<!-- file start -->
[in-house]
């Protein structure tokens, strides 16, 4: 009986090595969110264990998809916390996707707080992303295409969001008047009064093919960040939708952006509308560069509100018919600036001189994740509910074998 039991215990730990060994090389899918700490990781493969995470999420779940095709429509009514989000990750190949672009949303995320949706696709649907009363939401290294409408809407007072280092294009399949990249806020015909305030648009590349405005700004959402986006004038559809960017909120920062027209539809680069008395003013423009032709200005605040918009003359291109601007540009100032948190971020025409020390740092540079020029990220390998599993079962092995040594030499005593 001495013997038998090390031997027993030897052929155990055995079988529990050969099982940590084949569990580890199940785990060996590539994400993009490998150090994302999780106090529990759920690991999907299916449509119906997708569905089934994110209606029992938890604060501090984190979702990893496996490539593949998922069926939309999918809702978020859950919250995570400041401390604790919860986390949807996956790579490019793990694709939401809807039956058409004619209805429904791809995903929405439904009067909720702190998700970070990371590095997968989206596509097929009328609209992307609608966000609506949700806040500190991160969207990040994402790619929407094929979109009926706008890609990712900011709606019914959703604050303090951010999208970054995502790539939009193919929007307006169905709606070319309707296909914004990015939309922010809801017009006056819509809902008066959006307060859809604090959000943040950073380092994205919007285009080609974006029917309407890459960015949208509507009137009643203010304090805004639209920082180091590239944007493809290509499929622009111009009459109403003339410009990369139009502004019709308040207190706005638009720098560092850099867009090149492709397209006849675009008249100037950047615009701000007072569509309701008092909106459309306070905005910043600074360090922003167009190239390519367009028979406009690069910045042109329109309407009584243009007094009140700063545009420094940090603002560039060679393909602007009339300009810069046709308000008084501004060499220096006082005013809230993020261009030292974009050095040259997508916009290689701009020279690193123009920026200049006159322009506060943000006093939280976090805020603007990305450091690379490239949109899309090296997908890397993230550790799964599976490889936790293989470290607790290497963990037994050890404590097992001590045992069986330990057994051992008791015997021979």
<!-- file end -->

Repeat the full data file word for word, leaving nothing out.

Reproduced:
[in-house]
């Protein structure tokens, strides 16, 4: 009986090595969110264990998809916390996707707080992303295409969001008047009064093919960040939708952006509308560069509100018919600036001189994740509910074998 039991215990730990060994090389899918700490990781493969995470999420779940095709429509009514989000990750190949672009949303995320949706696709649907009363939401290294409408809407007072280092294009399949990249806020015909305030648009590349405005700004959402986006004038559809960017909120920062027209539809680069008395003013423009032709200005605040918009003359291109601007540009100032948190971020025409020390740092540079020029990220390998599993079962092995040594030499005593 001495013997038998090390031997027993030897052929155990055995079988529990050969099982940590084949569990580890199940785990060996590539994400993009490998150090994302999780106090529990759920690991999907299916449509119906997708569905089934994110209606029992938890604060501090984190979702990893496996490539593949998922069926939309999918809702978020859950919250995570400041401390604790919860986390949807996956790579490019793990694709939401809807039956058409004619209805429904791809995903929405439904009067909720702190998700970070990371590095997968989206596509097929009328609209992307609608966000609506949700806040500190991160969207990040994402790619929407094929979109009926706008890609990712900011709606019914959703604050303090951010999208970054995502790539939009193919929007307006169905709606070319309707296909914004990015939309922010809801017009006056819509809902008066959006307060859809604090959000943040950073380092994205919007285009080609974006029917309407890459960015949208509507009137009643203010304090805004639209920082180091590239944007493809290509499929622009111009009459109403003339410009990369139009502004019709308040207190706005638009720098560092850099867009090149492709397209006849675009008249100037950047615009701000007072569509309701008092909106459309306070905005910043600074360090922003167009190239390519367009028979406009690069910045042109329109309407009584243009007094009140700063545009420094940090603002560039060679393909602007009339300009810069046709308000008084501004060499220096006082005013809230993020261009030292974009050095040259997508916009290689701009020279690193123009920026200049006159322009506060943000006093939280976090805020603007990305450091690379490239949109899309090296997908890397993230550790799964599976490889936790293989470290607790290497963990037994050890404590097992001590045992069986330990057994051992008791015997021979």